It’s a typical Monday morning and you are running late to work. You decide to skip your routine coffee fix and commute down your usual route to work in hopes of getting there at a reasonable time. You turn into your regular parking lot and to your surprise it’s full. You find yourself circling around downtown looking for parking, finding all inexpensive lots are also full. Eventually you give up and park in a very expensive lot right next to your office. Once in the office you learn that a conference in a nearby convention center was to blame for your ordeal.
Your GPS navigates you to your destination, but it fails once you get there: where do you park?! The problem is not that there are too many cars for the amount of parking. The problem is the lack of information: if you knew that most inexpensive lots are full, you would have taken the expensive lot from the start, saving yourself half an hour of driving – which by the way also created more congestion for other drivers. Also, if there was an open spot in a cheaper parking structure, you wouldn’t know about it except by luck.
If somehow the information about downtown parking was gathered and delivered to you, parking would take no time at all, and you would always get the best location given how much you’re willing to pay.
How would you solve the parking problem with technology? Once you approach your office, the car could automatically contact the nearby parking spots to check availability, rates, and location. It could then direct you to the best available parking.
This sounds quite advanced, but really the technology involved is already available! To make this possible, we need three things: the software to make the car and the parking lots sufficiently intelligent; the hardware on which the software will run; and the network connection so that the devices can communicate with each other.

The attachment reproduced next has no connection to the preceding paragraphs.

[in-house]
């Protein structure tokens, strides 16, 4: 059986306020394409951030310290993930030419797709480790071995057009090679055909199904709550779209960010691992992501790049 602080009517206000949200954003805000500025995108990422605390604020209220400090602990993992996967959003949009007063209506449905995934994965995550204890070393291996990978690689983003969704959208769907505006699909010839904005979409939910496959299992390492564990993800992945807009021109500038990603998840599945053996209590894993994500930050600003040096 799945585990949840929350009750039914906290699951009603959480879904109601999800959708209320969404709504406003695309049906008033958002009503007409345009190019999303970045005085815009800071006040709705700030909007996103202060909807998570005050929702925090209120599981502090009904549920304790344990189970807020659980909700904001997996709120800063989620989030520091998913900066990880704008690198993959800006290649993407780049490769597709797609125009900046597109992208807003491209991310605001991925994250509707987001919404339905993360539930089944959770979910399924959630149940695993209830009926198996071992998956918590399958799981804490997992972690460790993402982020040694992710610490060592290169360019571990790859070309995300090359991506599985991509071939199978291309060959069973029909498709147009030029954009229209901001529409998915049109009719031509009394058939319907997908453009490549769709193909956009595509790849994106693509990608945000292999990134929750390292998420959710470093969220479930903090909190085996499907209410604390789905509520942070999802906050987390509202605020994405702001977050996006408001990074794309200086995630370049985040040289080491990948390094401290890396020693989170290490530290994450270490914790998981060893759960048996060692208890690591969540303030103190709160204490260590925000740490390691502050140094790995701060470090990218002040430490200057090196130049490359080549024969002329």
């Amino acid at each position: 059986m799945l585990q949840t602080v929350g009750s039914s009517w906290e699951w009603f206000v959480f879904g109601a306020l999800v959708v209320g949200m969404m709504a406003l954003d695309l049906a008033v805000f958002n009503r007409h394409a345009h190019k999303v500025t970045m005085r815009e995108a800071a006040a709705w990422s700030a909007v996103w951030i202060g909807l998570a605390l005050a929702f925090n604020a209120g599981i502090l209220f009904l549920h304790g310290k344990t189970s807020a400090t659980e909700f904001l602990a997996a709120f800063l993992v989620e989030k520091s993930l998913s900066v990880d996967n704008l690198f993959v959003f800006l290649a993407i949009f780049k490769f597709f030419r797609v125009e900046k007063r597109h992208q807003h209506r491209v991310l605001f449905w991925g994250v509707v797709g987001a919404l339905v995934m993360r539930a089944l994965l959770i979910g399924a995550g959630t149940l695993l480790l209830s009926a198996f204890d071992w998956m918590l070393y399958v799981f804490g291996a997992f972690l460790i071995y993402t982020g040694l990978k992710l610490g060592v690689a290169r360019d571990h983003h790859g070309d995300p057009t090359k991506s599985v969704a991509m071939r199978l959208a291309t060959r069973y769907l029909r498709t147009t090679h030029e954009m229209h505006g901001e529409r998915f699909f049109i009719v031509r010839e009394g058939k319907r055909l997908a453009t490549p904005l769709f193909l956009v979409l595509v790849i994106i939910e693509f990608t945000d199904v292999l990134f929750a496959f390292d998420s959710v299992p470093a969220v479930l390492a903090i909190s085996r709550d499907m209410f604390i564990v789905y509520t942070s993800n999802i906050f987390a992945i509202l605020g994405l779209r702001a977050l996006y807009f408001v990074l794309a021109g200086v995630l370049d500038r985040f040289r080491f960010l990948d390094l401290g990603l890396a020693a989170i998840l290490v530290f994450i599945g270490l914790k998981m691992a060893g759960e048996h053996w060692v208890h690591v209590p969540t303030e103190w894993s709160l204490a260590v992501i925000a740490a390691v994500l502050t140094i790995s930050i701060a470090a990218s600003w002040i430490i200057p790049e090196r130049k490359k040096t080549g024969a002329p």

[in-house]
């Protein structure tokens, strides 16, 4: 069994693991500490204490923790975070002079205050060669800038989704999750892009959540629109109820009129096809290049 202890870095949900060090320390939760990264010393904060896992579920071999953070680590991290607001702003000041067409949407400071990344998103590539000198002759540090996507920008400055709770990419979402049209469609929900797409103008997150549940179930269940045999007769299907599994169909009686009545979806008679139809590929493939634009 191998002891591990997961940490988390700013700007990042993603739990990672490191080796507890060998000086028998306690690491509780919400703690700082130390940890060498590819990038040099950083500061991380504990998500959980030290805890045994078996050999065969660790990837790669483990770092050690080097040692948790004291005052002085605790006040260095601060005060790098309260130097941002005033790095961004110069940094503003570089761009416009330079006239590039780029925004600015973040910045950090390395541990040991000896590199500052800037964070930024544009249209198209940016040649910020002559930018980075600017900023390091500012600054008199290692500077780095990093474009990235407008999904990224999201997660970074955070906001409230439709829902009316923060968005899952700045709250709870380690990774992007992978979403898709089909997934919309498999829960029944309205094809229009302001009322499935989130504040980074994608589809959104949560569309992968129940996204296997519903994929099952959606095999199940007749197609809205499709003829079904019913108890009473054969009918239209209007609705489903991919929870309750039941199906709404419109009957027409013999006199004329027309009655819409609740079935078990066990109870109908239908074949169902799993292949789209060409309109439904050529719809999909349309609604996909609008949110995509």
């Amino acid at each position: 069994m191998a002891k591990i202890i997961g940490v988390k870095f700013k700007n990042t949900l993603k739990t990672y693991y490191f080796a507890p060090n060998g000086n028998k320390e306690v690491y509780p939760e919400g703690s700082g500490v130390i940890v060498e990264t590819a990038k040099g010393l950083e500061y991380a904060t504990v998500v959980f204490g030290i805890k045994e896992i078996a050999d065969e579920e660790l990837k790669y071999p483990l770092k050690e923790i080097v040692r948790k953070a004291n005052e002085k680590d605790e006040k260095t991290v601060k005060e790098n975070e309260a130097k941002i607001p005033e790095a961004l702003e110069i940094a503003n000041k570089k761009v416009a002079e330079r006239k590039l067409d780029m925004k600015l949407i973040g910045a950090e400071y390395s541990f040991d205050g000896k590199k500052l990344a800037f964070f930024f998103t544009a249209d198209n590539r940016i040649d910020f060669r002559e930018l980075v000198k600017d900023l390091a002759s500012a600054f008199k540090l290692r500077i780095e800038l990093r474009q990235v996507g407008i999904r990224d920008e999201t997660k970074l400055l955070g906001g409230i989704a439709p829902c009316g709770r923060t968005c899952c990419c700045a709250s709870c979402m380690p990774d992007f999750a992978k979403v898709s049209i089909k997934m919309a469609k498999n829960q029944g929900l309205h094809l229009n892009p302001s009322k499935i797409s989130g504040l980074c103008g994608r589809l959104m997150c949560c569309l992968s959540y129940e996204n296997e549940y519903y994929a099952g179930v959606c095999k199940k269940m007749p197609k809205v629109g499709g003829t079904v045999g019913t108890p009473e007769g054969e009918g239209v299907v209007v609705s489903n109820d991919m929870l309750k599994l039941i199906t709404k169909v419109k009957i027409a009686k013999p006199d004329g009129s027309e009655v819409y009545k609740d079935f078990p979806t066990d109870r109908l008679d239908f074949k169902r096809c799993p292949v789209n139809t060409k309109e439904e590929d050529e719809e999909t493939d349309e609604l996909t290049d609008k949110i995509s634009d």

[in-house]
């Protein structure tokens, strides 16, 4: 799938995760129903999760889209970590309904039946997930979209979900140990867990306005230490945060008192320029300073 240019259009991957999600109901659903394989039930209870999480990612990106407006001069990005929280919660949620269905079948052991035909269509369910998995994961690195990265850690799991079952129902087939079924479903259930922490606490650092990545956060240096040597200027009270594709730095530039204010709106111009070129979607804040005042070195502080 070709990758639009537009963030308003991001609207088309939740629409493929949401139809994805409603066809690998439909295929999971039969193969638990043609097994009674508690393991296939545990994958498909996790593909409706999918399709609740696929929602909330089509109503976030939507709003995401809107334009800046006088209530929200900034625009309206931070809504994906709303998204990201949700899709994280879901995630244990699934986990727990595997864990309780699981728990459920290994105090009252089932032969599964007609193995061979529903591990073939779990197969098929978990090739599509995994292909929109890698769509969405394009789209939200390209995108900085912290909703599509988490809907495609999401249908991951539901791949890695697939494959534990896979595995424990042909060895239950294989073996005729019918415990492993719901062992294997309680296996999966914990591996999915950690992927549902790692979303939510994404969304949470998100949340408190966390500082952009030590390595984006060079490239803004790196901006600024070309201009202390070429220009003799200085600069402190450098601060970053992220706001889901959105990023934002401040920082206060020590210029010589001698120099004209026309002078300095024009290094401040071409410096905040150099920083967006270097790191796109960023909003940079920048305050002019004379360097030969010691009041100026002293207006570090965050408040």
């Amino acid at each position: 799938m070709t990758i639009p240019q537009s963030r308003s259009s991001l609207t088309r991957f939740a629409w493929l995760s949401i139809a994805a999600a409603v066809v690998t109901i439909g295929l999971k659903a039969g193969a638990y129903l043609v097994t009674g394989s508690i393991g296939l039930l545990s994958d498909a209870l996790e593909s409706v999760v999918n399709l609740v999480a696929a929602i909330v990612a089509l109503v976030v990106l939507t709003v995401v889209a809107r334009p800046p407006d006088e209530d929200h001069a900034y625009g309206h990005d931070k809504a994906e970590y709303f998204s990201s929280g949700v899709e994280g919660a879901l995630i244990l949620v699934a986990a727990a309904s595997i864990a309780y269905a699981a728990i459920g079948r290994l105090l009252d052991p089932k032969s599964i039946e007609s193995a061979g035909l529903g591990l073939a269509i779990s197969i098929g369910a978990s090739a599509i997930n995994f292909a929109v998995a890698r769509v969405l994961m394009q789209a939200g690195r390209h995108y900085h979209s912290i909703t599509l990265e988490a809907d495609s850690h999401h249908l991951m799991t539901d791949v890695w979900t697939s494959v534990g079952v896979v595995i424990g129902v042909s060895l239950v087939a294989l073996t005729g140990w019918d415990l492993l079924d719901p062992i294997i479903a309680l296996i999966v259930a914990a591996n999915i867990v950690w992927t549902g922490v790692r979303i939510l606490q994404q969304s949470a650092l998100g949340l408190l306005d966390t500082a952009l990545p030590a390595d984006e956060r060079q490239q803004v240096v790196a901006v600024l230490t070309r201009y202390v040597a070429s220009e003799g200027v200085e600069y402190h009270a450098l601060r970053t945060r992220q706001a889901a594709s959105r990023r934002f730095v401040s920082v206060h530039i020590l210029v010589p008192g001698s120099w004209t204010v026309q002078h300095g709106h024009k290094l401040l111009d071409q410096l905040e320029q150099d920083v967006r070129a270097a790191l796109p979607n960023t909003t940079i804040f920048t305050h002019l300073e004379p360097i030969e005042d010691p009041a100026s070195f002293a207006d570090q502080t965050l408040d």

First, the car needs to find all the nearby parking locations. This can be done by maintaining a listing of participating parking lots with their geographical locations.
Then the car talks to each parking lot, to find the current rates and availability. This is where the network connection is required.
The car shouldn’t distract you from the road, so it should choose the best compromise between price and distance on its own. It shouldn’t be too hard, especially if it asked you earlier to describe your preferences – are you willing to pay a few dollars more to park closer to the office?
Once the parking spot is chosen, the car should communicate back to it, to reserve it – otherwise, in the few minutes it takes you to get there, someone else might take the spot.
Finally, the car should update your GPS navigation system to direct you to the parking.
The easiest way to connect the car to any parking spot is to connect all of them to the internet. The idea of connecting all sorts of devices (cars, parking locations, etc.) to the internet is called the Internet of Things.
IoT is an idea that can be applied to more than just parking. Anything with a power button can be connected to the Internet, and then either provide data or be controlled remotely. A fridge can report its energy usage, a traffic light can be controlled depending on the local traffic, and a street light can be adjusted depending on the weather conditions.
We are already familiar with the power of the internet, which connects all the traditional computing devices. On the internet, the more common communication is either between people and servers (e.g., when web browsing), or between people and people (e.g., when using a chat messenger).
The Internet of Things is essentially the same concept, but expanded to included connectivity between all sorts of other “things”: cars, roads, buildings, household appliances, etc. The communication is a lot more universal, so that things often talk directly to things, without involving a human being.